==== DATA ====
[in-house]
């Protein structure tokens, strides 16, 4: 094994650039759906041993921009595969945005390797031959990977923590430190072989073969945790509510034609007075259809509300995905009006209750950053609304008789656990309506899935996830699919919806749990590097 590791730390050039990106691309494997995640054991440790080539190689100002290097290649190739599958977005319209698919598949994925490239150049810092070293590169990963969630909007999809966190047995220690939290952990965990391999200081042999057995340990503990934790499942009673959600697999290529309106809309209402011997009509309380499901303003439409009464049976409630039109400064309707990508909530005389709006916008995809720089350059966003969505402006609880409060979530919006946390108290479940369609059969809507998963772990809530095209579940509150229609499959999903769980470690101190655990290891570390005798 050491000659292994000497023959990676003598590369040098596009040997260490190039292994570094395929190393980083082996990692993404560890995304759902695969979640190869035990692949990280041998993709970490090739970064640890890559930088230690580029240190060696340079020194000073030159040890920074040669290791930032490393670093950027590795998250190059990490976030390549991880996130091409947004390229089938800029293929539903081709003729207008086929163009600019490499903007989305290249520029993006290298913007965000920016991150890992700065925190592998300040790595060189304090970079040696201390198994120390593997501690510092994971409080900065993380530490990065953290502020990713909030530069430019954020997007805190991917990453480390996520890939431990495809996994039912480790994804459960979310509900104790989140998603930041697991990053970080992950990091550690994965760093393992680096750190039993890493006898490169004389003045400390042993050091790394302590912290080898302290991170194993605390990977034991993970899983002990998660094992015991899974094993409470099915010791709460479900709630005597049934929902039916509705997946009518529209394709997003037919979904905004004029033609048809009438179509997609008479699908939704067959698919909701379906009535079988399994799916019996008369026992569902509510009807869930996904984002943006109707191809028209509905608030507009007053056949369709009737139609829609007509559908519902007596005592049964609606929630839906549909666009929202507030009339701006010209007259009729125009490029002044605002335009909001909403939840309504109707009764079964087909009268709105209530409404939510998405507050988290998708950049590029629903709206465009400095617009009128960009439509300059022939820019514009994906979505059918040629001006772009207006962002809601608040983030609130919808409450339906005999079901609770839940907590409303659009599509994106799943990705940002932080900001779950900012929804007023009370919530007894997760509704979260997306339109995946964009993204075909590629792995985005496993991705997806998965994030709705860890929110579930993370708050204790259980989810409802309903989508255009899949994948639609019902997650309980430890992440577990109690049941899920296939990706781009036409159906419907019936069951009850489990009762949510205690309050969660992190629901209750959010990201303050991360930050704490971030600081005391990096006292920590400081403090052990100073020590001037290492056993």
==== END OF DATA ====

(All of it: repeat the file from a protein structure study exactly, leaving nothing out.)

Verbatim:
[in-house]
């Protein structure tokens, strides 16, 4: 094994650039759906041993921009595969945005390797031959990977923590430190072989073969945790509510034609007075259809509300995905009006209750950053609304008789656990309506899935996830699919919806749990590097 590791730390050039990106691309494997995640054991440790080539190689100002290097290649190739599958977005319209698919598949994925490239150049810092070293590169990963969630909007999809966190047995220690939290952990965990391999200081042999057995340990503990934790499942009673959600697999290529309106809309209402011997009509309380499901303003439409009464049976409630039109400064309707990508909530005389709006916008995809720089350059966003969505402006609880409060979530919006946390108290479940369609059969809507998963772990809530095209579940509150229609499959999903769980470690101190655990290891570390005798 050491000659292994000497023959990676003598590369040098596009040997260490190039292994570094395929190393980083082996990692993404560890995304759902695969979640190869035990692949990280041998993709970490090739970064640890890559930088230690580029240190060696340079020194000073030159040890920074040669290791930032490393670093950027590795998250190059990490976030390549991880996130091409947004390229089938800029293929539903081709003729207008086929163009600019490499903007989305290249520029993006290298913007965000920016991150890992700065925190592998300040790595060189304090970079040696201390198994120390593997501690510092994971409080900065993380530490990065953290502020990713909030530069430019954020997007805190991917990453480390996520890939431990495809996994039912480790994804459960979310509900104790989140998603930041697991990053970080992950990091550690994965760093393992680096750190039993890493006898490169004389003045400390042993050091790394302590912290080898302290991170194993605390990977034991993970899983002990998660094992015991899974094993409470099915010791709460479900709630005597049934929902039916509705997946009518529209394709997003037919979904905004004029033609048809009438179509997609008479699908939704067959698919909701379906009535079988399994799916019996008369026992569902509510009807869930996904984002943006109707191809028209509905608030507009007053056949369709009737139609829609007509559908519902007596005592049964609606929630839906549909666009929202507030009339701006010209007259009729125009490029002044605002335009909001909403939840309504109707009764079964087909009268709105209530409404939510998405507050988290998708950049590029629903709206465009400095617009009128960009439509300059022939820019514009994906979505059918040629001006772009207006962002809601608040983030609130919808409450339906005999079901609770839940907590409303659009599509994106799943990705940002932080900001779950900012929804007023009370919530007894997760509704979260997306339109995946964009993204075909590629792995985005496993991705997806998965994030709705860890929110579930993370708050204790259980989810409802309903989508255009899949994948639609019902997650309980430890992440577990109690049941899920296939990706781009036409159906419907019936069951009850489990009762949510205690309050969660992190629901209750959010990201303050991360930050704490971030600081005391990096006292920590400081403090052990100073020590001037290492056993």